Some Blacks Insist: ‘I’m Not African-American’

Jesse Washington, Associated Press, February 4, 2012

The labels used to describe Americans of African descent mark the movement of a people from the slave house to the White House. Today, many are resisting this progression by holding on to a name from the past: “black.”

For this group—some descended from U.S. slaves, some immigrants with a separate history—“African-American” is not the sign of progress hailed when the term was popularized in the late 1980s. Instead, it’s a misleading connection to a distant culture.

The debate has waxed and waned since African-American went mainstream, and gained new significance after the son of a black Kenyan and a white American moved into the White House. {snip}


“I prefer to be called black,” said Shawn Smith, an accountant from Houston. “How I really feel is, I’m American.”

“I don’t like African-American. It denotes something else to me than who I am,” said Smith, whose parents are from Mississippi and North Carolina. “I can’t recall any of them telling me anything about Africa. They told me a whole lot about where they grew up in Macomb County and Shelby, N.C.”

Gibre George, an entrepreneur from Miami, started a Facebook page called “Don’t Call Me African-American” on a whim. It now has about 300 “likes.”

“We respect our African heritage, but that term is not really us,” George said. “We’re several generations down the line. If anyone were to ship us back to Africa, we’d be like fish out of water.”


Joan Morgan, a writer born in Jamaica who moved to New York City as a girl, remembers the first time she publicly corrected someone about the term: at a book signing, when she was introduced as African-American and her family members in the front rows were appalled and hurt.

“That act of calling me African-American completely erased their history and the sacrifice and contributions it took to make me an author,” said Morgan, a longtime U.S. citizen who calls herself Black-Caribbean American. (Some insist Black should be capitalized.)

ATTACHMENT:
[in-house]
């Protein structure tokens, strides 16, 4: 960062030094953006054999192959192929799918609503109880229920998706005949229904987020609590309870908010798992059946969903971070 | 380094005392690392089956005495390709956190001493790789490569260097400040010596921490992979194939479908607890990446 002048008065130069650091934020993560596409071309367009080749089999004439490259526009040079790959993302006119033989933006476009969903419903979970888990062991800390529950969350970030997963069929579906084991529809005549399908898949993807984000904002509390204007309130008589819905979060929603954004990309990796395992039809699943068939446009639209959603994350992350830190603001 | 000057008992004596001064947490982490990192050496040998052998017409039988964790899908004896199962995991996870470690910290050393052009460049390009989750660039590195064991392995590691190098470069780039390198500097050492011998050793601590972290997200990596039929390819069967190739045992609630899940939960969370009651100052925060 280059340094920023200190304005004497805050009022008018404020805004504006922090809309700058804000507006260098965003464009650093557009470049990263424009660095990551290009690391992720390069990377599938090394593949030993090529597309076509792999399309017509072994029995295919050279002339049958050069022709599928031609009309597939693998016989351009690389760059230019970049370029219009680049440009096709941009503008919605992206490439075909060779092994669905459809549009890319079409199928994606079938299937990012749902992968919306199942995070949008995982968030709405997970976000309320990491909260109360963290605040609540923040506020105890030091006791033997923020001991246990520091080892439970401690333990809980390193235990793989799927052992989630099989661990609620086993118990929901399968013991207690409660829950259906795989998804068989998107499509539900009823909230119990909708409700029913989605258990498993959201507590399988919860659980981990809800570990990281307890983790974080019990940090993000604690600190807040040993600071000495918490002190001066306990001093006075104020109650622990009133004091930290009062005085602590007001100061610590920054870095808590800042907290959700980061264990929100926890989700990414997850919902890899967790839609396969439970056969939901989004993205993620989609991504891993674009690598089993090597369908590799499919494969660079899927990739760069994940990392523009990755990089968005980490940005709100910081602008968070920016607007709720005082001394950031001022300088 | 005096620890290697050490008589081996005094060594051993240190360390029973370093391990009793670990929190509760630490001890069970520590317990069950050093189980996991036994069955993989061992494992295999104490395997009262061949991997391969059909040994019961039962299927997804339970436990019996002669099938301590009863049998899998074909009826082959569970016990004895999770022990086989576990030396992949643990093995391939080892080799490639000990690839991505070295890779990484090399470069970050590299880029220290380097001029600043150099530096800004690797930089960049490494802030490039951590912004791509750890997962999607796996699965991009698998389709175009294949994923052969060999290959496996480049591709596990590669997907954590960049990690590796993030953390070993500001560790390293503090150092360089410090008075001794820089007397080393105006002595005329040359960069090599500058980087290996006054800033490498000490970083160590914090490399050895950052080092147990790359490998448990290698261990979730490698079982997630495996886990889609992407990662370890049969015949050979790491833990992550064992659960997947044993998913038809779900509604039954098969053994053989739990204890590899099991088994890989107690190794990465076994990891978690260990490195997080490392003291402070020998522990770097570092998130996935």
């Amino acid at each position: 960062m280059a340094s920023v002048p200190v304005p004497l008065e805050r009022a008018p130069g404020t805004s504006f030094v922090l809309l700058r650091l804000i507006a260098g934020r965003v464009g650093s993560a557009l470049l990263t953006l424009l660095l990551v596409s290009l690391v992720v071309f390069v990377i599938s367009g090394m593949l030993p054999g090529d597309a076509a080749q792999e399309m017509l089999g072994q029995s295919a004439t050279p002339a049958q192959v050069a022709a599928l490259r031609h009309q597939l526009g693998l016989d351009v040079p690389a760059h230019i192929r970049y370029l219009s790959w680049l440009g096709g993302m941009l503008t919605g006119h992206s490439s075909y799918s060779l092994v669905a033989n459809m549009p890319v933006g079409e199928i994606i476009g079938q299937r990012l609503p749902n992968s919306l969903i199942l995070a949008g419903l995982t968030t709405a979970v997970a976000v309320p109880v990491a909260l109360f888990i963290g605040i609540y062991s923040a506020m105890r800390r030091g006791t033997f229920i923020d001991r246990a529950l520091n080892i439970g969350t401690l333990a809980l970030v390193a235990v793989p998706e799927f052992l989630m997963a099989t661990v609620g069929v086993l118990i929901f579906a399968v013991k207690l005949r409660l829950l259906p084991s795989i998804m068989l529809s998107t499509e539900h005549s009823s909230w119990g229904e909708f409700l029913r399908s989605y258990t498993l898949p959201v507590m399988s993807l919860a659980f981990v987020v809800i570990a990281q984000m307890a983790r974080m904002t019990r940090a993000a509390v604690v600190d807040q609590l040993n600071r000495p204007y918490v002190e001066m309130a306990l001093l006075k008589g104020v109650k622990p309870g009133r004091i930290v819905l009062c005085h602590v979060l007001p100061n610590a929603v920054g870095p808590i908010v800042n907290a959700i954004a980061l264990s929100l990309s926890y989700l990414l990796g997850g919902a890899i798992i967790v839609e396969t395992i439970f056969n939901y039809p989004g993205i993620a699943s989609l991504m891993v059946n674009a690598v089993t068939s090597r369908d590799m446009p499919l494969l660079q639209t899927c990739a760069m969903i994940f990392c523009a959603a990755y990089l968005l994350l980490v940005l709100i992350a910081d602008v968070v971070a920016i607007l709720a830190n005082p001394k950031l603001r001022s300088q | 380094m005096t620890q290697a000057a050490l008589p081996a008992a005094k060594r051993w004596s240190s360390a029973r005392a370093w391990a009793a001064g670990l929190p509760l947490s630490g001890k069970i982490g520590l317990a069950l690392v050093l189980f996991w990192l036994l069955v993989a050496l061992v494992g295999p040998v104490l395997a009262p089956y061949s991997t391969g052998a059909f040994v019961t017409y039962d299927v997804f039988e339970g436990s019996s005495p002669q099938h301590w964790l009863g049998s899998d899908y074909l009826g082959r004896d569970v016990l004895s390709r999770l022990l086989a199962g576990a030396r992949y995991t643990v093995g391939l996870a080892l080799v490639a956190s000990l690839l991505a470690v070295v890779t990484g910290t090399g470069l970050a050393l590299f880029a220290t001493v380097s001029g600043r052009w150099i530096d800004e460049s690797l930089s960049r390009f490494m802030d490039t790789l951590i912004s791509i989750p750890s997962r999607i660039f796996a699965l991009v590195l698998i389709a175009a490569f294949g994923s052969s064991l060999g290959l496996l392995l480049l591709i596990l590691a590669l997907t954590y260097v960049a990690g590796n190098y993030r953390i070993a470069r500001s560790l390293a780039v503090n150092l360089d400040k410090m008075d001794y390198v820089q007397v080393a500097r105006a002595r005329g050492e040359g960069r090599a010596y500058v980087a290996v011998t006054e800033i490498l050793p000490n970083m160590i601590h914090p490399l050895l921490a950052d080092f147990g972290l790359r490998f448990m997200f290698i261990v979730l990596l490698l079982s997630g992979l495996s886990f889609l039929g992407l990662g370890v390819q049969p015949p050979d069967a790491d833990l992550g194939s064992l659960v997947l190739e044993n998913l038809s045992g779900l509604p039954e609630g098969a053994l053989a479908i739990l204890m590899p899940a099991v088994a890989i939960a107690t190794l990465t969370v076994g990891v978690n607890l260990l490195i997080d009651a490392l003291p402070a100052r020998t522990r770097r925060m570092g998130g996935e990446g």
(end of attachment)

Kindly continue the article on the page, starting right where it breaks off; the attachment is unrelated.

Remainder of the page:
In Latin, a forerunner of the English language, the color black is “niger.” In 1619, the first African captives in America were described as “negars,” which became the epithet still used by some today.

The Spanish word “negro” means black. That was the label applied by white Americans for centuries.

{snip}  “Colored” seemed better, until the civil rights movement insisted on Negro, with a capital N.

Then, in the 1960s, “black” came back—as an expression of pride, a strategy to defy oppression.

“Every time black had been mentioned since slavery, it was bad,” says Mary Frances Berry, a University of Pennsylvania history professor and former chair of the U.S. Commission on Civil Rights. Reclaiming the word “was a grass-roots move, and it was oppositional. It was like, ‘In your face.’“

Afro-American was briefly in vogue in the 1970s, and lingers today in the names of some newspapers and university departments. But it was soon overshadowed by African-American, which first sprouted among the black intelligentsia.

The Rev. Jesse Jackson is widely credited with taking African-American mainstream in 1988, before his second presidential run.


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  • Anonymous

    any group of people that is so consumed with what they should be called, is probably not a group that is contributing much to society. people that contribute worry about what they’re doing & achieving, not about what they are being called & whether or not hyphens are being used.

  • Anonymous

    Author Ben Richburg wrote about his experience when going to seek his “ancestral homeland” in Africa . . . He was surprised to learn (as many others who travel to the “Dark Continent” find out) that his “people” were sold into slavery by their own kind and that many successful, wealthy slave traders were free blacks . . .